With this Name & Shame Project we are saying to victims and survivors that we believe their account of a rape incident and we stand with them as they call out their rapists. We hope that at the end of this social media campaign, more sexually abused women and girls would have the courage to speak up and name their abusers and seek the justice they deserve.
We also hope that Nigerians will continue to see the value in shaming those violators who set out to destroy the lives of women and girls with their evil acts. Moreover, we hope that naming and shaming perpetrators and enablers of sexual violence against women and girls will be a red flag to culprits and supporters of sexual abuse on women and girls.
We believe the campaign will make people wary of culprits and perpetrators of violence against women and girls, and above all enlighten people to say no to rape and put an end to misogynistic practices against women and girls.
What kind of support do you require from the rest of us for this campaign?
We are all in this together because no individual or organisation can single-handedly end the war against women and girls in Nigeria. So the support we require is for every concerned citizen to join us in this fight against perpetrators and enablers of sexual violence against women and girls in Nigeria. We expect netizens to make the faces of alleged rapists go viral and to also to share stories available to them with us. The reign of silence is over. Stand up, speak up and point out the culprits you know as we fight together to put and end to sexual violence and all forms of abuse against women in Nigeria.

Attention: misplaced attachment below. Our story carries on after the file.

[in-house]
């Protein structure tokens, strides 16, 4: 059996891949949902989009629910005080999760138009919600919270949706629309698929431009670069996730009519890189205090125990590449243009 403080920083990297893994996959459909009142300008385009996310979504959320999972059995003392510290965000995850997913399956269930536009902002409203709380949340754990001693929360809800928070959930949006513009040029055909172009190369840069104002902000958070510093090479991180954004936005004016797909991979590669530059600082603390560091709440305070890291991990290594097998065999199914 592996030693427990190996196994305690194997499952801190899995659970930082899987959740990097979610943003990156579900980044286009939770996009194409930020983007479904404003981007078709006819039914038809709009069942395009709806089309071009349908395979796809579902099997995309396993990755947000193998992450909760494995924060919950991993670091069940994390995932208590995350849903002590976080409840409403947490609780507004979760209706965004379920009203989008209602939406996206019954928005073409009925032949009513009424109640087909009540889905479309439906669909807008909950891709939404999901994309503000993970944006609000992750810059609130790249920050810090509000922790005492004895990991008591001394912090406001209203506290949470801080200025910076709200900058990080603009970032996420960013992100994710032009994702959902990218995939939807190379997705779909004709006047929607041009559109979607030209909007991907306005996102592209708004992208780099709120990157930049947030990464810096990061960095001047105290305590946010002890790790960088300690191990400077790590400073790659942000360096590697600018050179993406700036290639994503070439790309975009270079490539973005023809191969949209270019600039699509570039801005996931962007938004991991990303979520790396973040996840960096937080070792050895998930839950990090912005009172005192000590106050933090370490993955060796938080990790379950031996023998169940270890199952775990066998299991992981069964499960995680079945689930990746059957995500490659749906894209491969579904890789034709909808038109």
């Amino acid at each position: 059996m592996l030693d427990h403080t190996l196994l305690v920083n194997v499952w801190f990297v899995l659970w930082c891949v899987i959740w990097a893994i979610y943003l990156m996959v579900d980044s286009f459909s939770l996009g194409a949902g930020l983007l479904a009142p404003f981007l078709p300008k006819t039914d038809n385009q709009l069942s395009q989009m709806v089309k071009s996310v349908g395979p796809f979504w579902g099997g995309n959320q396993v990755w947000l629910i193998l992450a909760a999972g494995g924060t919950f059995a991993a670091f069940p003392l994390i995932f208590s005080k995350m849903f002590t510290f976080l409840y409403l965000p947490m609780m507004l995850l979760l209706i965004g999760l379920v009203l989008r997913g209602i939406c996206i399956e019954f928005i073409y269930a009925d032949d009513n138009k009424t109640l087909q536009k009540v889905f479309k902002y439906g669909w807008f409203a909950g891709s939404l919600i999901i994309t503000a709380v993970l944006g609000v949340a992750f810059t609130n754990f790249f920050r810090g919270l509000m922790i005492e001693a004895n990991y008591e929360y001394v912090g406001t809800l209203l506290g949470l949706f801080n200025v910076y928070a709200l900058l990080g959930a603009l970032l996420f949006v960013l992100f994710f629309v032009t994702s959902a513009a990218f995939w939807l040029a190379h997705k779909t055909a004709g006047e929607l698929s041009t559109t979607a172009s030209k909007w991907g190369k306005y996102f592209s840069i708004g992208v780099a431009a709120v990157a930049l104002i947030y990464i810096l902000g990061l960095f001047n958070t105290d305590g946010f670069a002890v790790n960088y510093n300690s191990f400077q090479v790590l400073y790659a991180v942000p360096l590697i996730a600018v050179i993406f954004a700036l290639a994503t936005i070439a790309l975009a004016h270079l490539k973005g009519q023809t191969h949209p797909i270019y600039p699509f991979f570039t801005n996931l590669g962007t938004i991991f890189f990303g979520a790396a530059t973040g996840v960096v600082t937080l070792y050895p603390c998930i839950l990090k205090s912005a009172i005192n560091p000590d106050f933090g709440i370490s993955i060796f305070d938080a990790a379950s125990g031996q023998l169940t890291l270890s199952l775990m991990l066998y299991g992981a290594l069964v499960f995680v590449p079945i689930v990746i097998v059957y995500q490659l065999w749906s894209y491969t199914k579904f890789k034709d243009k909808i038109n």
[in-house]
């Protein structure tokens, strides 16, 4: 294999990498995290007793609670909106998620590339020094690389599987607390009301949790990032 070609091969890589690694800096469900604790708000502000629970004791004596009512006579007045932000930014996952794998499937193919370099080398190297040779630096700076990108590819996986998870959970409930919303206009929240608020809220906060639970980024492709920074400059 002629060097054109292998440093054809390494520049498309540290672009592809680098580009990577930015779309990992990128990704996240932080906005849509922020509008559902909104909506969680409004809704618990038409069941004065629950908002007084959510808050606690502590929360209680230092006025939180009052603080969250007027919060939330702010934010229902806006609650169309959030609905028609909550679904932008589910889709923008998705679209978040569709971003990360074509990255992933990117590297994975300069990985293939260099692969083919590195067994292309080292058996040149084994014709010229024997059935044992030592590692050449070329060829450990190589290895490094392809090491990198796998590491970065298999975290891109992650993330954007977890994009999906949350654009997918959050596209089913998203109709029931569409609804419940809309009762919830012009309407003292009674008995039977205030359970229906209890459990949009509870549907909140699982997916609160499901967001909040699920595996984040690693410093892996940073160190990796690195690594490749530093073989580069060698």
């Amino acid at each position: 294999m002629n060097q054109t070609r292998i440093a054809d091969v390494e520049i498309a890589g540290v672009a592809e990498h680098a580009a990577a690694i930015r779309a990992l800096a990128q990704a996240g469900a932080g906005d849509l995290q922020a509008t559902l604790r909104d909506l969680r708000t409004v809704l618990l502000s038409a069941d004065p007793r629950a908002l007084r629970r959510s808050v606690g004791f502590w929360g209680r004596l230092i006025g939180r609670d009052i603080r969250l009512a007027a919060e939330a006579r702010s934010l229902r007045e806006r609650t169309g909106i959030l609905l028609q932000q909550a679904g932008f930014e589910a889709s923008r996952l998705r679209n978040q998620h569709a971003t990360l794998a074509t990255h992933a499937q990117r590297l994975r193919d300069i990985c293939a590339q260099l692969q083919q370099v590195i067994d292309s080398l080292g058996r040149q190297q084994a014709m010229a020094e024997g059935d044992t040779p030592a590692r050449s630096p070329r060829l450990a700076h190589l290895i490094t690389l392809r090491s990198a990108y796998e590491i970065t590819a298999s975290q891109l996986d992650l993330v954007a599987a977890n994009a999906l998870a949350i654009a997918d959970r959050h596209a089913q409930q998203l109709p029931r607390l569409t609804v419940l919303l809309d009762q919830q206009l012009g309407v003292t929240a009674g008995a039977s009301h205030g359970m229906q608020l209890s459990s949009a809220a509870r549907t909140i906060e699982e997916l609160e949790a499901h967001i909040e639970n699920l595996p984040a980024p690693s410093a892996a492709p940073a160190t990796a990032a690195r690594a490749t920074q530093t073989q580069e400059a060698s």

What factors do you think are enabling the rape culture in Nigeria?
Sexual violence is fast becoming the norm due to prevalent beliefs, attitudes, and practices, which normalise, excuse and tolerate rape. It is unfortunate that every day, we make conscious or unconscious decisions that perpetuate the culture of rape in our society.